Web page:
Does your travel policy cater for different groups of business travellers?
4 April 2018 by Trevor Elswood
Forget about tailoring travel programmes to millennials. Travel policies need to be flexible and cater for different personas instead.
There’s clearly many behavioural trends around millennials and they are a significant group to keep an eye on. By 2020, millennials will be the largest demographic in the workforce but I don’t think organisations will solely focus on age demographics in the future.
Much is publicised about millennials and leisure travel, and there is a blur when transposing these macro trends to business travel – perhaps because business travel is dictated by a corporation’s budget, practices and policies, instead of an individual’s budget and needs.
So I believe that organisations won’t focus purely on age demographic labels; more I believe organisations should group their business travellers together by ‘personas’ who by their outcomes are doing similar things or displaying certain traits. They will create personas around the behaviours that certain groups display, so in this way you could argue organisations will need traveller policies, rather than travel policies. Technology and the evolution of personalisation will power and enable this subtle shift.
Should organisations offer bleisure?
Take the trend of ‘bleisure’ – adding leisure time onto the beginning or end of a business trip. Is that driven by age? If you don’t have dependents, you may have more time for leisure travel; however, this could equally be someone younger or older whose kids have left home.
The phenomenon of bleisure requires a different approach to the way policies are applied. How would business travellers pay the company back for leisure travel costs incurred within a wider business trip? Corporate online booking systems are loaded with policy booking controls – how will they adapt to allow travellers to add on, say, two nights at an out-of-business travel policy hotel? Processes would need to change to give them that ability.
You also then have liability and safety. Say a business traveller extends a trip to China, is the company then still responsible for them?
Or are they personally liable?
At the same time, companies have a responsibility to educate and inform newer and more vulnerable travellers, and ensure they are preplanning and conscious of any dangers – that becomes more difficult when you extend out leisure beyond the core company requirement of the business trip.
Does bleisure make economic sense?
There is another lens you can look through, however. Say an employee adds a weekend stay to their business trip, they might be in better shape after it. So do you focus on the trip cost rather than the individual items? A business traveller might have stayed an extra two nights but as a result, they are more productive and effective during the business trip. They may have even accessed a cheaper airfare as they travelled over the weekend. It’s thinking less about the unit costs and more about the total trip cost and how that can make sense and add organisational value. It’s a key consideration in our Smarter Working approach – that balance of cost, connectivity and wellbeing.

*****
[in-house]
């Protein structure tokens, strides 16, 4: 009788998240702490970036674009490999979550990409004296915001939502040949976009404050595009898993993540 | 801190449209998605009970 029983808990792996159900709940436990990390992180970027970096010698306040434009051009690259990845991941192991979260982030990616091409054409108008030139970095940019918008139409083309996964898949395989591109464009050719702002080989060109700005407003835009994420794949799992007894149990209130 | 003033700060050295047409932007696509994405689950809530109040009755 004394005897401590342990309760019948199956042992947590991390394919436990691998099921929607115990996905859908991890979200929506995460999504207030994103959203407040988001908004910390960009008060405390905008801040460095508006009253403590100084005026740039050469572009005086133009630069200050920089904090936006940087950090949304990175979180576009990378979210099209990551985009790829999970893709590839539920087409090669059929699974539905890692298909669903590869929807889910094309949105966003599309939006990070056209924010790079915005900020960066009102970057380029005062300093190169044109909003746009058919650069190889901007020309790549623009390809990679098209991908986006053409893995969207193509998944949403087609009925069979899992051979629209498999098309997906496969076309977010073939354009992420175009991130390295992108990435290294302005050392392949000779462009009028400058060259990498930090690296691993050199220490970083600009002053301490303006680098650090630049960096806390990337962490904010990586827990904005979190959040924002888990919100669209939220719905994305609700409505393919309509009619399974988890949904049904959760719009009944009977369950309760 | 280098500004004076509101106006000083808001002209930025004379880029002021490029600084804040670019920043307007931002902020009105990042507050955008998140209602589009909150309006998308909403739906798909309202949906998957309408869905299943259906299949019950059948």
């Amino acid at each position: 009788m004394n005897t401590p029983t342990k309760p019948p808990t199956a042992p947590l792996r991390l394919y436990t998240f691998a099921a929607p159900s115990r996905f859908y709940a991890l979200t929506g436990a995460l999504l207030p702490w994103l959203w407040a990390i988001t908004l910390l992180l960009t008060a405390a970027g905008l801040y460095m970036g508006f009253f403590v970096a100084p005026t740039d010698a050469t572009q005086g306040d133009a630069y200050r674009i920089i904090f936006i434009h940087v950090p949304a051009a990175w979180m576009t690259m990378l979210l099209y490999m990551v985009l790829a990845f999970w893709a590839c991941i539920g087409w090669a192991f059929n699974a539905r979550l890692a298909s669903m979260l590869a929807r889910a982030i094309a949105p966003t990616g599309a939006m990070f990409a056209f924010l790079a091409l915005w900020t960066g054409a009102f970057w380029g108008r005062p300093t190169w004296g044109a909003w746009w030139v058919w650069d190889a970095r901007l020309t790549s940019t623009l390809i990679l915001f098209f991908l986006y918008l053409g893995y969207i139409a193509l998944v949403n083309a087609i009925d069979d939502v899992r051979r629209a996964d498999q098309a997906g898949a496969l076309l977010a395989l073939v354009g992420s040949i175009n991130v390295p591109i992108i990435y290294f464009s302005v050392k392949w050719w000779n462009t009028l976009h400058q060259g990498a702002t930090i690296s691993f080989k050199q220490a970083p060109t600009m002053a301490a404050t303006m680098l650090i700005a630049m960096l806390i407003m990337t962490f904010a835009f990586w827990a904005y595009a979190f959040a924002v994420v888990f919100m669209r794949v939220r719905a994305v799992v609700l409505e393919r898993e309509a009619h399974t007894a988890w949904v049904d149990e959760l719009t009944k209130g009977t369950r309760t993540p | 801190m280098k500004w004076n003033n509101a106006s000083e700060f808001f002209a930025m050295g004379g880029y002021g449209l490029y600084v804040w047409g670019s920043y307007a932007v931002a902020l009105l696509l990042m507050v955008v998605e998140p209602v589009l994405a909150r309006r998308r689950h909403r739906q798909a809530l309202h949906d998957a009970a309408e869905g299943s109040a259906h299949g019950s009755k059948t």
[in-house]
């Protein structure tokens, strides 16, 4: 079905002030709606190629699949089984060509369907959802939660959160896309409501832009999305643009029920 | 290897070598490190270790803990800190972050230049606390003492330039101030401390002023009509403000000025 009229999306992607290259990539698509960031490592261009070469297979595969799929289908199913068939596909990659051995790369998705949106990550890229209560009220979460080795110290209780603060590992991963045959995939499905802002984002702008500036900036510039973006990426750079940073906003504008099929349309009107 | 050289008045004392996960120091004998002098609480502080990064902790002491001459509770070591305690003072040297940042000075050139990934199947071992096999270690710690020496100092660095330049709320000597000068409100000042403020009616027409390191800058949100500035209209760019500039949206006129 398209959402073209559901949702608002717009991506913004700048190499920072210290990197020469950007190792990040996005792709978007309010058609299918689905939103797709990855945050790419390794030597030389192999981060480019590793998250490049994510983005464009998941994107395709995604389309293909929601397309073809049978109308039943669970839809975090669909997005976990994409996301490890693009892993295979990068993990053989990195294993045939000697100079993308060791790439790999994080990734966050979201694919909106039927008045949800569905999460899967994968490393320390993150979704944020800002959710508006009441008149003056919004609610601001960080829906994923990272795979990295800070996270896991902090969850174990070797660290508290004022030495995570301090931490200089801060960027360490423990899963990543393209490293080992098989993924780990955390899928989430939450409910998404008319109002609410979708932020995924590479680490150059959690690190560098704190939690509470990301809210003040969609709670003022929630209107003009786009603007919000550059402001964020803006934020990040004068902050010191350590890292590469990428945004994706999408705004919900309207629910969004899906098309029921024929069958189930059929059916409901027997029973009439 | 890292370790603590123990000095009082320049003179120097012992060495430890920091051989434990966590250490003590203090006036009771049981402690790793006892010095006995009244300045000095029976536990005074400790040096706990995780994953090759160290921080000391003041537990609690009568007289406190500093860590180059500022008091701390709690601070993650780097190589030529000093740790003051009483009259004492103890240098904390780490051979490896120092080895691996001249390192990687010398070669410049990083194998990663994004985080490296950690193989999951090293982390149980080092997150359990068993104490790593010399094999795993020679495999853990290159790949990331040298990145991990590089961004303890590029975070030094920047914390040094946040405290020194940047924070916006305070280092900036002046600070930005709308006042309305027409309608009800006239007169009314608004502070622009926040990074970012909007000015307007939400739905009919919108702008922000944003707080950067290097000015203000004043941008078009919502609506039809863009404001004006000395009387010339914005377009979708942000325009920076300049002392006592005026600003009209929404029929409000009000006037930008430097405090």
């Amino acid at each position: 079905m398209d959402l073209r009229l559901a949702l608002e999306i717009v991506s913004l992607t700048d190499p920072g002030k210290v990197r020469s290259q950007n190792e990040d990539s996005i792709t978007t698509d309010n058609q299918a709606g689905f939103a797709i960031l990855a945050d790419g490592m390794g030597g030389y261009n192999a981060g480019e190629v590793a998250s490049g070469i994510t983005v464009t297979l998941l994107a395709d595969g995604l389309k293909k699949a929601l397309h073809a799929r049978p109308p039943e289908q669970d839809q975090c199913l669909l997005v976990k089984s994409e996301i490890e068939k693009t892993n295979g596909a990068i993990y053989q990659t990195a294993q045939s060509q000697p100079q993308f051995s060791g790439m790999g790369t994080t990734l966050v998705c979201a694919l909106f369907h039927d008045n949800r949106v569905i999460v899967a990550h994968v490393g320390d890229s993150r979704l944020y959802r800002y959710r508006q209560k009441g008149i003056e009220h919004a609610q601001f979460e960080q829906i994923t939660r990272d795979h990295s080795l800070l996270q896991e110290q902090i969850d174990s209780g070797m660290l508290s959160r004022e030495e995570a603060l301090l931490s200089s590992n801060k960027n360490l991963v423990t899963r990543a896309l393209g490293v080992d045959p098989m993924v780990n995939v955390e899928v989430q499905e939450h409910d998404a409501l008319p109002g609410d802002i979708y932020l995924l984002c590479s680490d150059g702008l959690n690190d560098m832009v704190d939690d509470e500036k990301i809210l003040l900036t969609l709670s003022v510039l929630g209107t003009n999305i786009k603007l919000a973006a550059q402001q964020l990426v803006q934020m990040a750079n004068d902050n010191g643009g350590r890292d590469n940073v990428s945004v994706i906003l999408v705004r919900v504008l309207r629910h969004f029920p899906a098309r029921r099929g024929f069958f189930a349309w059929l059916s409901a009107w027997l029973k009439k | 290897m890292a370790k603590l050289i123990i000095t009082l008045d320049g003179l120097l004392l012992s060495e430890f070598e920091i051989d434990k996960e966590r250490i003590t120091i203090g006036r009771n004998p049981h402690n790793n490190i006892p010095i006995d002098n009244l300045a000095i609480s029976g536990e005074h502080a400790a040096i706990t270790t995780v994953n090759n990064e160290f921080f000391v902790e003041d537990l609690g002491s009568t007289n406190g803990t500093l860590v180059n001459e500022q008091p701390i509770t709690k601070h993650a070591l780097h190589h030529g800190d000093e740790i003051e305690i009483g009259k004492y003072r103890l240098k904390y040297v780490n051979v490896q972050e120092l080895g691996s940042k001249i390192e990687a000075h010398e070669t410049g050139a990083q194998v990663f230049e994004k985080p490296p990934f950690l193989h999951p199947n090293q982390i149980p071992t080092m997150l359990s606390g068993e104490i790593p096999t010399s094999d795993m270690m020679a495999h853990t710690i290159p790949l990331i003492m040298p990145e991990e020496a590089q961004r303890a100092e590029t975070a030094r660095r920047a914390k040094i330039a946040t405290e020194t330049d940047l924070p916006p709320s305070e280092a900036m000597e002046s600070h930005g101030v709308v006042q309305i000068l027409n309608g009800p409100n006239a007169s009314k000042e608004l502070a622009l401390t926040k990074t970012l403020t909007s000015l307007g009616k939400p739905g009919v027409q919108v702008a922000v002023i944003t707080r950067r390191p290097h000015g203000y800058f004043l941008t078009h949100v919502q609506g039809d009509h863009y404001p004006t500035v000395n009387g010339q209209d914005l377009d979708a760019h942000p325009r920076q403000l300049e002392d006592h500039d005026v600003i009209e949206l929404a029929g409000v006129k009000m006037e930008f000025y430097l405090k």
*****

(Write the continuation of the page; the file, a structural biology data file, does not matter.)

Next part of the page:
Adapting your travel programme for the sharing economy
An organisation may have a group of travellers who are more willing to try new and creative things. Sharing economy type providers have been driven by millennials, who research suggests are more social in their attitudes.
I think you have more opportunity with adventurous persona groups to introduce new ways of doing things, whether it’s different types of accommodation or car sharing – so not necessarily an age trend.
Again you have got to think about how this impacts your travel programme. If you don’t embrace new types of service provider, is there a danger of non-compliance to programme or missed cost/value opportunity?
Organisations need to track the trends and opportunity encouraging this culture but ensuring that the relevant content is available and build preferred supplier programmes and policies that are responsive to those needs.
Using a different style of network also means that you not only have to plan for your policy but also for your supply chain. You need to think about what your preferred partners are going to look like in five years time and you may find that they are different to the ones you are dealing with today.
Is change coming?
I’ve not seen a seismic change in thinking around travel policies and tailoring them to different personas, and it would require a broad shift on the part of organisations. That said, it is subtly coming into discussions and considerations.
Where I have seen a shift is in organisations looking at travel benefits as a way to attract new talent. Some major accountancy firms, where the average age profile of the organisation is lower, are vying for talent by using incentives around travel. This isn’t about solely around millennials but more about talent retention – good quality travel equals a retention tool for them.
Flexible travel policies that cater for different groups of business travellers could likewise act as a retention tool.
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